Convenience stores have been supporters of charities for decades, with a till space hardly considered complete without a fundraising tin planted atop it. But is there more that retailers can be doing in the modern day, and how can they go about it? The easiest place to look is your local community and shoppers, or even your own staff members. Many will have causes close to their heart that you can get behind. “When one of our colleagues does something, we sponsor them,” says Christine Hope, from Hopes of Longtown in Herefordshire. “My brother is doing a charity walk in May for St Michael’s Hospice and we are one of the sponsors for that.”

While social media can be a great way to find charities, it is often better used to get the word out about what you’re doing. “If you’re on social media, you get people to help you pick a cause,” says Natalie Lightfoot, from Londis Solo Convenience in Glasgow. “But be wary that you could have everyone come out asking for stuff. It’s better to keep it in house to start with.” Hope also recommends aligning charity work with target audiences for the biggest impact. “If your community is largely over 65, then prioritise doing things for the over-65s more than a preschool,” she says.

“But, if you’re trying to get yourself known to a different audience, then supporting them will help you.” Once you’ve decided on the causes you want to support, there are tactics you can employ to raise money – or indeed other things, such as clothes or food. “You can raise money by doing events outside the shop,” says Nico Ali, from Premier Scotch Estate in Jarrow, Tyne and Wear. “I’ve seen people who’ve raised 20,000 because they asked the cash and carries. They can back you. You could ask Booker for some stock to raise money for Cancer Research and they’ll often give you some.”

Look for causes to support

Rather than raising money from his customers, Nico Ali, from Premier Scotch Estate in Jarrow, Tyne and Wear, has instead raised the money from his own business and donates money to food banks and Can­cer Research from the takings of his own store. Last year, at Easter, he gave away toys to children, as well as 3,240 bottles of Ribena and 3,000 pens to front-line workers who needed them. 

“My approach is completely different because we just give the money straight from our business,” he says. 

He has written a book about his experiences and is selling it outside his store, with the profits going into a charity. When choosing a cause, he looks to social media to see if someone is struggling and often finds a good cause. “I’ve got a friend who works in the hospital who does charity events, and I always ask him if anyone needs anything,” he says.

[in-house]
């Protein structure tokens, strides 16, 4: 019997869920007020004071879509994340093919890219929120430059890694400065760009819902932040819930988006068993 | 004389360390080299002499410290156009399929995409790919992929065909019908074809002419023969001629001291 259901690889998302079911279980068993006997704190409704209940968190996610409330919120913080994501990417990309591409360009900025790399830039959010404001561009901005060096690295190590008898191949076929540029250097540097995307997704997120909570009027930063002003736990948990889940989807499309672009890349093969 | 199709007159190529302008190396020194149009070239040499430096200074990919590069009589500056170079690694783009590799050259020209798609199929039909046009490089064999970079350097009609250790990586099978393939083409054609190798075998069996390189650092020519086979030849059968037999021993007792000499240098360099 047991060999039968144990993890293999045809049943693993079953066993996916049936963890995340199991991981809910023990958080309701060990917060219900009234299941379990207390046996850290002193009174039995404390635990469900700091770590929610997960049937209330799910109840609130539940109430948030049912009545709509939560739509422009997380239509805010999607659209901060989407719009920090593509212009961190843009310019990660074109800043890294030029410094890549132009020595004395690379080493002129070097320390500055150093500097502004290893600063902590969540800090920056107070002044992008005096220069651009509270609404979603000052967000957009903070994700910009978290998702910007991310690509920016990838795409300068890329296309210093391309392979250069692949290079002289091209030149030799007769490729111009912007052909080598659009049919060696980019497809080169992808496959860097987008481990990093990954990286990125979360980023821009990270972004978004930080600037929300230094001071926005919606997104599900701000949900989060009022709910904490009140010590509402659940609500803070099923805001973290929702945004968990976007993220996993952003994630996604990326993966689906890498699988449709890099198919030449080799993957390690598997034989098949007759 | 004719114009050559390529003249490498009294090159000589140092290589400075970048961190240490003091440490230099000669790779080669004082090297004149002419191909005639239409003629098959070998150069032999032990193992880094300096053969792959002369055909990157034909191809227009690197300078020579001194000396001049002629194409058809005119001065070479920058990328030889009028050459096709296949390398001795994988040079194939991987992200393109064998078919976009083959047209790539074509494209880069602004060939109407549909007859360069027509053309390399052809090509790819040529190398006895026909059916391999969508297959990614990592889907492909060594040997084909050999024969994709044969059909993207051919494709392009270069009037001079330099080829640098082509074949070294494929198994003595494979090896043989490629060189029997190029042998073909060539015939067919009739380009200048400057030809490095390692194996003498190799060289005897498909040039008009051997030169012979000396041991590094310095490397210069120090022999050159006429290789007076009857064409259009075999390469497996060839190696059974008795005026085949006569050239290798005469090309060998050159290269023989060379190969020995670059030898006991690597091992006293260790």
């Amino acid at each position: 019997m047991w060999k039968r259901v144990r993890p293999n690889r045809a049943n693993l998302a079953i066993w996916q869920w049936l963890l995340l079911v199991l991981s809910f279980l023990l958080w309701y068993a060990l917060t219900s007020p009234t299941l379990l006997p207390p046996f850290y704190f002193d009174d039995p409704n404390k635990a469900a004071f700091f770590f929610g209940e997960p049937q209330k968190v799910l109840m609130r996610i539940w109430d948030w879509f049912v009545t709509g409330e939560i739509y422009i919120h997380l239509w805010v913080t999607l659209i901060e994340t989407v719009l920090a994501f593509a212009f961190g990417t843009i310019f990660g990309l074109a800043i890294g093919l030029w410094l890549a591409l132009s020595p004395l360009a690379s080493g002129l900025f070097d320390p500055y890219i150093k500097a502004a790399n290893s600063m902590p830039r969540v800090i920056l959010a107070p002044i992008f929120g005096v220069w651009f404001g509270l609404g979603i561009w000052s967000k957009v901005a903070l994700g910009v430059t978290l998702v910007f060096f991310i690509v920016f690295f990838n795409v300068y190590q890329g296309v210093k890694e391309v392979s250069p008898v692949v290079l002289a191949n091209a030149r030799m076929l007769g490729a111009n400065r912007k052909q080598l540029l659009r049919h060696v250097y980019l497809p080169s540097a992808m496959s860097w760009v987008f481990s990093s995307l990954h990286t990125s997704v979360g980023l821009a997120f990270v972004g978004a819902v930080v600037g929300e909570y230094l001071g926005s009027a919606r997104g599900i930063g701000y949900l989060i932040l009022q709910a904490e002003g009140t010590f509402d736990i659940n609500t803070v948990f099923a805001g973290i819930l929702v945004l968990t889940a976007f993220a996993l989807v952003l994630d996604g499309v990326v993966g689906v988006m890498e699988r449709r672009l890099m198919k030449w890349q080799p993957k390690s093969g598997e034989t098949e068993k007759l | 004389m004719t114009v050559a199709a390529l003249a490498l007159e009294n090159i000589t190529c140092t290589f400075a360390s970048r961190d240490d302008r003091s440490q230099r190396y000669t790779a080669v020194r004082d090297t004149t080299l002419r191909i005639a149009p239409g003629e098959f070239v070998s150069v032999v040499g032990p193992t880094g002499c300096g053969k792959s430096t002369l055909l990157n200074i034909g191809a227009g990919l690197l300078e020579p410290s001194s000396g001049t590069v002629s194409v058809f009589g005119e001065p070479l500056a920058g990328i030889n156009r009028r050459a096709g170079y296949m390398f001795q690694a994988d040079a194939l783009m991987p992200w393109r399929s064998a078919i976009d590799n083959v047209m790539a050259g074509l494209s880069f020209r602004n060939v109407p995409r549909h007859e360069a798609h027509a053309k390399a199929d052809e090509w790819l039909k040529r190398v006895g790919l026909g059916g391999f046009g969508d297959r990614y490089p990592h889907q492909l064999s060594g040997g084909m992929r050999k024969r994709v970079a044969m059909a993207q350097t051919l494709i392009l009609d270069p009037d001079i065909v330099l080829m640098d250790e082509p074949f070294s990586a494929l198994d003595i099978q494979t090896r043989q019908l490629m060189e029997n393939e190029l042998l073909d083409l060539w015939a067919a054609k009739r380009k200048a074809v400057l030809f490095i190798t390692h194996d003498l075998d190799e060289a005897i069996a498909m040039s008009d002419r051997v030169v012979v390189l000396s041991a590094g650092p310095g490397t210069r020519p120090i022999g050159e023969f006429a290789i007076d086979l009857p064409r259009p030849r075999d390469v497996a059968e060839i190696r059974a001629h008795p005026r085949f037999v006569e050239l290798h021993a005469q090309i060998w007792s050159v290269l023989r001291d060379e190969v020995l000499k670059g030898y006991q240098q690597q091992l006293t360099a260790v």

Doing things as well as raising money

Susan Connolly has Marie Curie donation pots in her Spar Pennings Road store in Tidworth, Wiltshire, as a result of a partnership between Spar and Marie Curie. 

But she prefers direct action in her community, such as giving out meals on Christmas Eve. “On a local level, we do lots of charitable acts, rather than raise money for charity. You can see the difference locally and the recipients are your customers, as opposed to a national charity,” she says. Connolly recommends keeping an eye on supplierled opportunities to donate money to charities.

“I was a KP Local Legends winner, which enabled me to give 500 to a charity of our choice, which was Wiltshire Air Ambulance, and I was recently a finalist in Boost’s Local Legends campaign, but I didn’t win,” she adds. “They say the interaction rate is really low, so there’s a good chance of winning.”

Be there for the local community

Christine Hope, from Hopes of Longtown in Herefordshire, is involved with numerous local community projects. She is chair of the PTA at the local school, and sits on the Black Hill Communities Project, which offers counselling services to local people. She also donates regularly to the local church, which gets the store in the church newsletter every issue, and encourages voluntary work to improve the community. 

“Make time to have conversations. If you do that, you’re improving your business’ role in the community because people can talk to you in a different way,” she says. Hope sees her staff as a local cause and her store as a hub, where people can come for support or just somewhere to be. 

“People can be struggling in many formats. So, I let people know that we have an office at the back where they can sit down, have a cup of tea and get some privacy.”

Target your engagement

Natalie Lightfoot’s Londis Solo Convenience in Glasgow has registered as a place where people can drop off donations for local food banks, and she also drops off any excess stock as well. 

They do work in the community, getting Coca-Cola to sponsor their litter picks and provide equipment. They work with the local primary schools to provide the children with high-vis vests and education on road safety. As a store located near schools, supporting them is a no-brainer. 

“It makes business sense because there are a lot of customers in there,” she says. “We sell lots of chocolate and they’ll be coming into us because of what we do. We do stuff for the schools as a bare minimum, and then we reach out to staff and ask them what means the most to them. “One person’s mum went into the hospice, for example, and we raised money for that.”

Explore our comprehensive archive of advice and insight for independent retailers